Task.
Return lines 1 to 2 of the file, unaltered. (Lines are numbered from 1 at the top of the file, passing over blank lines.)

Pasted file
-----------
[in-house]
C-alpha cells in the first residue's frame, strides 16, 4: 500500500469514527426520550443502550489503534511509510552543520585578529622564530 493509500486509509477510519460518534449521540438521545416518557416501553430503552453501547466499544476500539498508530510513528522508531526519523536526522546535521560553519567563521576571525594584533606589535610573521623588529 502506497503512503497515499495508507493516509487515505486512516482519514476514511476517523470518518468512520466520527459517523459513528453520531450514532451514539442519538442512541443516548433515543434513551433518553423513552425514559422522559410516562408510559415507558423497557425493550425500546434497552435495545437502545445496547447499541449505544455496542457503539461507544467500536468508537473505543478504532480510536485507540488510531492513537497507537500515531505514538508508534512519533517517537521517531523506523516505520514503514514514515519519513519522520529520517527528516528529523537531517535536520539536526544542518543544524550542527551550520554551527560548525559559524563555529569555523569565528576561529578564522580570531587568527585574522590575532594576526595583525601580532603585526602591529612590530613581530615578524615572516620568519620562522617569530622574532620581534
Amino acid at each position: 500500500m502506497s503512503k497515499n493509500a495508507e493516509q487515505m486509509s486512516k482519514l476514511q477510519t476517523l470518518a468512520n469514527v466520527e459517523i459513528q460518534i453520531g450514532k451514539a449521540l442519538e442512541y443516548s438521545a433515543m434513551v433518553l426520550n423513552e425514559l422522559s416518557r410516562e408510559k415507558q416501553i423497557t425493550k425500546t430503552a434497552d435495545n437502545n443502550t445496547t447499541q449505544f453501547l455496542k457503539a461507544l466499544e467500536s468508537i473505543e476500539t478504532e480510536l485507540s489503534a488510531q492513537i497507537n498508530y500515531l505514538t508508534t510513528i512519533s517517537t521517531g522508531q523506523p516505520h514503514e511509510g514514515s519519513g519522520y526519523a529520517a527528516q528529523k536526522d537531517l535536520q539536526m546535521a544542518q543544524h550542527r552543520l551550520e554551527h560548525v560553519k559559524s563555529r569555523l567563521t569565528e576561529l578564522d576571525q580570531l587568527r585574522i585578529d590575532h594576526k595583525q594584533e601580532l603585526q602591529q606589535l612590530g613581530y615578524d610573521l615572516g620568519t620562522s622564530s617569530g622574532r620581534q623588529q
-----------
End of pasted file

[in-house]
C-alpha cells in the first residue's frame, strides 16, 4: 500500500469514527426520550443502550489503534511509510552543520585578529622564530 493509500486509509477510519460518534449521540438521545416518557416501553430503552453501547466499544476500539498508530510513528522508531526519523536526522546535521560553519567563521576571525594584533606589535610573521623588529 502506497503512503497515499495508507493516509487515505486512516482519514476514511476517523470518518468512520466520527459517523459513528453520531450514532451514539442519538442512541443516548433515543434513551433518553423513552425514559422522559410516562408510559415507558423497557425493550425500546434497552435495545437502545445496547447499541449505544455496542457503539461507544467500536468508537473505543478504532480510536485507540488510531492513537497507537500515531505514538508508534512519533517517537521517531523506523516505520514503514514514515519519513519522520529520517527528516528529523537531517535536520539536526544542518543544524550542527551550520554551527560548525559559524563555529569555523569565528576561529578564522580570531587568527585574522590575532594576526595583525601580532603585526602591529612590530613581530615578524615572516620568519620562522617569530622574532620581534